The majority of hospitals across the West Midlands face losing emergency trauma services in a shake-up of the NHS.
Plans are under way to send all severely ill victims of car crashes, shootings, stabbings, sporting injuries, falls or industrial accidents to one regional “trauma centre” instead of the nearest A&E.
Patients needing specialised heart, trauma and neurology surgery or severe wounds and amputations could face a 45-minute journey under the proposals.
Four in every five hospitals have a trauma team and there are at least ten major hospitals with A&Es from Stafford to Wolverhampton, Worcester, Coventry, Sutton Coldfield and Birmingham that would be affected if services are only required at one hospital instead.
The Department of Health has issued the trauma reconfiguration as a “must do” for 2011, project leader Rachel O’Connor revealed.
Miss O’Connor, from the West Midlands Specialised Commissioning Team (WMSC), said the changes were being made to save more lives.
“It will mean patients with severe injuries will receive care at fewer centres in the future,” said Miss O’Connor. “The natural consensus is that patients arrive at a major trauma centre within 45 minutes.
“We expect that by making changes, there will be a 20 per cent improvement in major trauma cases – 45 to 60 more survivors in the West Midlands each year.
“Patients need to receive care in rapid time and have access to theatre and rehabilitation immediately and 24 hours a day. Patients receive better outcomes if they have the right care within a two hour window. It is not to save money.
“To create a major trauma care system that enables people to return to work is good economically.”
Rob Lusuardi, associate director of WMSC, said: “This could potentially lead to the closure of departments in hospitals and if so, potentially losing a type of work, that has an impact on the workforce.
“There are no plans to close anything, we are just reviewing the options.”
Queen Elizabeth Hospital Birmingham, in Edgbaston, was described as a main contender for “trauma centre status” but a second hospital in the region could also be appointed.
A final decision is set to be made by primary care trust bosses over the summer with changes taking place by March next year.
It is estimated that there are 1,000 patients treated for trauma in the West Midlands a year, which is the most common cause of death in the under-40s and costs the NHS nationally £400 million a year.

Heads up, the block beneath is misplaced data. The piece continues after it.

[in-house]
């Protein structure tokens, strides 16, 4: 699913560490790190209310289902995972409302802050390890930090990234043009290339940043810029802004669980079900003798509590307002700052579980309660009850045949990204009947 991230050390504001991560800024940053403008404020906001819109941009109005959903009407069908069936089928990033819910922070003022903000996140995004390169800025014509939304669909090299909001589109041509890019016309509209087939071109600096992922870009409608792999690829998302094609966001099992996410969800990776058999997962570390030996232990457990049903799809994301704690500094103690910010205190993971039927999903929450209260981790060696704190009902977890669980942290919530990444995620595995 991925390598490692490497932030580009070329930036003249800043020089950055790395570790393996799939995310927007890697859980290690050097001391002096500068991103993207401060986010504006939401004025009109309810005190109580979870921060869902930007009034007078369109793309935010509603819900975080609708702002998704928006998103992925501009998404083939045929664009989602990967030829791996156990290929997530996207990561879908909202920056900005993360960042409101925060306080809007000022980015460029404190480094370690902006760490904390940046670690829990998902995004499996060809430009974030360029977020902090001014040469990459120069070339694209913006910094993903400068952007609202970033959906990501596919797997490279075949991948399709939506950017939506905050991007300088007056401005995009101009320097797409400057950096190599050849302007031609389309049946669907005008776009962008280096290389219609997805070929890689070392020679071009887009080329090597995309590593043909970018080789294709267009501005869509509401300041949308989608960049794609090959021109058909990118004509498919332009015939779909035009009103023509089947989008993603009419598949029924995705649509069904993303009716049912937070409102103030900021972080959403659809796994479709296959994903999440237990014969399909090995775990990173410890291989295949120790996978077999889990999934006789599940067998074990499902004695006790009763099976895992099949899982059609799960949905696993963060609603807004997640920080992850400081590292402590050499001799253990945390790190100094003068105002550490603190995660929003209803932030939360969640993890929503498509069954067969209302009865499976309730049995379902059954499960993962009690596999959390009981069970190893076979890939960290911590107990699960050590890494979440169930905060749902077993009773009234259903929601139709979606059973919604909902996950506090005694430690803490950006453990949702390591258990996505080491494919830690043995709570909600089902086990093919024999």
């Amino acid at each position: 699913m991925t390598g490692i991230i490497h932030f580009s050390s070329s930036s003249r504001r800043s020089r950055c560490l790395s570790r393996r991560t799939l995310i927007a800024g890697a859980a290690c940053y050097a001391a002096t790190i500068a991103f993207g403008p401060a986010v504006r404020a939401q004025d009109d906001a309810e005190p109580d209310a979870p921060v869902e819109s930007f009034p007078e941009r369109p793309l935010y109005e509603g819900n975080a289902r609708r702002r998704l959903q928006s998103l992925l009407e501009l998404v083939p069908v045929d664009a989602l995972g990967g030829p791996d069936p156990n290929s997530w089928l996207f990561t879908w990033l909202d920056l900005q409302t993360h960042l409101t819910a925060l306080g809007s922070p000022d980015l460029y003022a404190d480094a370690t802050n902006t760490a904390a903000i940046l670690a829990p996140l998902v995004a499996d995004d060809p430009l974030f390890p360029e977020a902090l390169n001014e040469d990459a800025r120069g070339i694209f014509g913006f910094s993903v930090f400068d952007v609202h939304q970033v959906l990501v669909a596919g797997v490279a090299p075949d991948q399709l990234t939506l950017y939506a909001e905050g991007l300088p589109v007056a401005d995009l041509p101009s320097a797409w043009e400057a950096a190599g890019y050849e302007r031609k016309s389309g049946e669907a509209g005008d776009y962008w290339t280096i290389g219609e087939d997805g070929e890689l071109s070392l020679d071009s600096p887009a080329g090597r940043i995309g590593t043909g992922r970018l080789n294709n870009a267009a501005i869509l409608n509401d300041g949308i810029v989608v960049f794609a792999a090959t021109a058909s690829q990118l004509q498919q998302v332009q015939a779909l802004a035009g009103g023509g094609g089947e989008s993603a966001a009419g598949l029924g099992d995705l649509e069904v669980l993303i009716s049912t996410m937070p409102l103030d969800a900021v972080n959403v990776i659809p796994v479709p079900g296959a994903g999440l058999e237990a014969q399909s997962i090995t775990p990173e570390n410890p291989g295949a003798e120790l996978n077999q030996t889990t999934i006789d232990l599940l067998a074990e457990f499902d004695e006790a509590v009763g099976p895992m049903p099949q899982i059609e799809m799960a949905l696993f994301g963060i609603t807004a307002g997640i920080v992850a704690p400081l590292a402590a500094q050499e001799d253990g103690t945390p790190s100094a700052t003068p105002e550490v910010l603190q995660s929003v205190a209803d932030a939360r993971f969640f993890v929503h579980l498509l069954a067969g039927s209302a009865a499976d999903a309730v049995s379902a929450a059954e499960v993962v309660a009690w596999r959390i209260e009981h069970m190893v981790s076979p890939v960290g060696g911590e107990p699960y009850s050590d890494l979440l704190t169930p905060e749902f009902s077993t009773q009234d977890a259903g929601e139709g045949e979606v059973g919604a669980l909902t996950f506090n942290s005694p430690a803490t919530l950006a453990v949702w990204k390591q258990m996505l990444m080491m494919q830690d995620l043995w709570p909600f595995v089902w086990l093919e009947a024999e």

The move has attracted criticism from health watchdogs including Coun Deirdre Alden (Cons, Edgbaston), chair of Birmingham Health Scrutiny Committee, who said: “We have heard it all before that people will be getting a better service when it’s really about European time directives and finances because it is happening across the health service.”
John Lister, from Health Emergency campaign group, said: “There could be more danger with the wait to get patients there, especially getting from one side of the West Midlands into Birmingham.
“Any delay in getting people to hospital can be dangerous. We are getting the biggest cuts the NHS has ever seen over the next three years plus the uncertainty of the NHS reforms, so we don’t know what we are going to get in the end.
“Our NHS is being put at risk. Unless the brakes are put on, there is going to be serious damage to the NHS.”
Hospitals including Good Hope, in Sutton Coldfield, City Hospital, in Winson Green and Russells Hall, in Dudley, could be forced to no longer carry out emergency trauma surgery or specialist cardiac and brain injury services under the changes.
Cost-cutting measures have emerged including plans that could see 740 hospital beds cut across Birmingham and Solihull to save millions of pounds by NHS leaders of the region’s cluster group. The cuts are planned across major acute hospitals in the city including Queen Elizabeth, Heartlands, Good Hope, Solihull and City hospitals. If it goes ahead, it would mean about 15 per cent of the 4,500 hospital beds could go in favour of more community-based care at home.
Solihull NHS Primary Care Trust (PCT) also revealed that a young adult patient died from swine flu after being taken into a walk-in centre instead of A&E in a cost-cutting move. The PCT had ordered paramedics to take more “non-urgent” patients to walk-in centres instead of A&E from October last year to save the NHS £75,000. But within three months of it starting, a young adult with flu-like symptoms was taken to the walk-in centre and ended up dying from swine flu. The cost of taking a patient to Solihull walk-in centre is £30 for Solihull PCT and £180 for other PCTs, compared to £581 to go to an A&E medical assessment unit.